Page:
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Ann Rheum Dis. 2012 Feb;71(2):225-30. doi: 10.1136/annrheumdis-2011-200228. Epub 2011 Sep 29.

A mixed treatment comparison of the efficacy of anti-TNF agents in rheumatoid arthritis for methotrexate non-responders demonstrates differences between treatments: a Bayesian approach.

Author information

1
Department of Statistics, Trinity College Dublin, Ireland. schmitzs@tcd.ie

Abstract

BACKGROUND:

A number of tumour necrosis factor α (TNFα) antagonists (anti-TNFα) are available to treat rheumatoid arthritis. All of these have demonstrated considerable efficacy in placebo controlled trials, but few head-to-head comparisons exist to date. This work's objective is to estimate the relative efficacy among licensed anti-TNFs in patients who have had an inadequate response to methotrexate (MTX). Different outcome measures are used to highlight the advantages of continuous measures in such analyses.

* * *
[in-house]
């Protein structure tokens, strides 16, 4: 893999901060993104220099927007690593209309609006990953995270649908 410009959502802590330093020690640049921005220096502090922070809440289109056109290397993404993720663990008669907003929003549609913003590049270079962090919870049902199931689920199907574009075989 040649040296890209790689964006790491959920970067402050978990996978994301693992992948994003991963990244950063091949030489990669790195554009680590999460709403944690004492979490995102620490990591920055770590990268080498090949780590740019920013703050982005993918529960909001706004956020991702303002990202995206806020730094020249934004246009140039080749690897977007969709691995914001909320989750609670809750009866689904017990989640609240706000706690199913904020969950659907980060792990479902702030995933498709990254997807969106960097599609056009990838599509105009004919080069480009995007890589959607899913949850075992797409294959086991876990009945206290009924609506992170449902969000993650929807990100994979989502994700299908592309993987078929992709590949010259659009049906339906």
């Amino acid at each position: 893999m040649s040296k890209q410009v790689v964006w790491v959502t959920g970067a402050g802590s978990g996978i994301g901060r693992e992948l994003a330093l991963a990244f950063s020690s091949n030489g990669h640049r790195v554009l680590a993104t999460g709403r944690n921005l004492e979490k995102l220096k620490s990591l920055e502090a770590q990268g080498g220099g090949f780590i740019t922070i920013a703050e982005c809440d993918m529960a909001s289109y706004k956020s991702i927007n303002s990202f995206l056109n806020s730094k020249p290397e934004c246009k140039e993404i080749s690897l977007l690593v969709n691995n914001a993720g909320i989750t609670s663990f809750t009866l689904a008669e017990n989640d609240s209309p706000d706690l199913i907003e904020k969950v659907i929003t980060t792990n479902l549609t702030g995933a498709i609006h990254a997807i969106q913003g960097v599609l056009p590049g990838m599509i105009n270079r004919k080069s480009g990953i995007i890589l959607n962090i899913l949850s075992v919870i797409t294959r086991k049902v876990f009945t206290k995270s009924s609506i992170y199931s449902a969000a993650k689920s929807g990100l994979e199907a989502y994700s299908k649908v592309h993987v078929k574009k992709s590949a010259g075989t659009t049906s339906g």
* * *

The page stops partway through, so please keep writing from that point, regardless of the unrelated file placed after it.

METHODS:

A systematic review identified randomised controlled trials comparing the efficacy of licensed anti-TNFα agents with placebo at 24 weeks in patients who have had an inadequate response to MTX. Relative efficacy was estimated using Bayesian mixed treatment comparison (MTC) models. Three different outcome measures were used: RR of achieving an American College of Rheumatology (ACR) 20 and ACR50 response and the percentage improvement in Health Assessment Questionnaire (HAQ) score.

RESULTS:

16 published trials were included in the analysis. All anti-TNFs show considerably improved efficacy over placebo. The MTC results also provide evidence of some differences in efficacy of the TNFα antagonists. Etanercept appears superior to infliximab and golimumab, and certolizumab to infliximab and adalimumab. ACR results indicate improved efficacy of certolizumab over golimumab. On HAQ analysis, adalimumab, certolizumab, etanercept and golimumab appear superior to infliximab, and etanercept shows improved efficacy compared with adalimumab.

CONCLUSIONS:

There are differences in efficacy among the TNFα antagonists. In a MTC, a continuous outcome measure has more strength to detect such differences than a binomial outcome measure because of its enhanced sensitivity to change.

PMID:
21960560
DOI:
10.1136/annrheumdis-2011-200228
[Indexed for MEDLINE]

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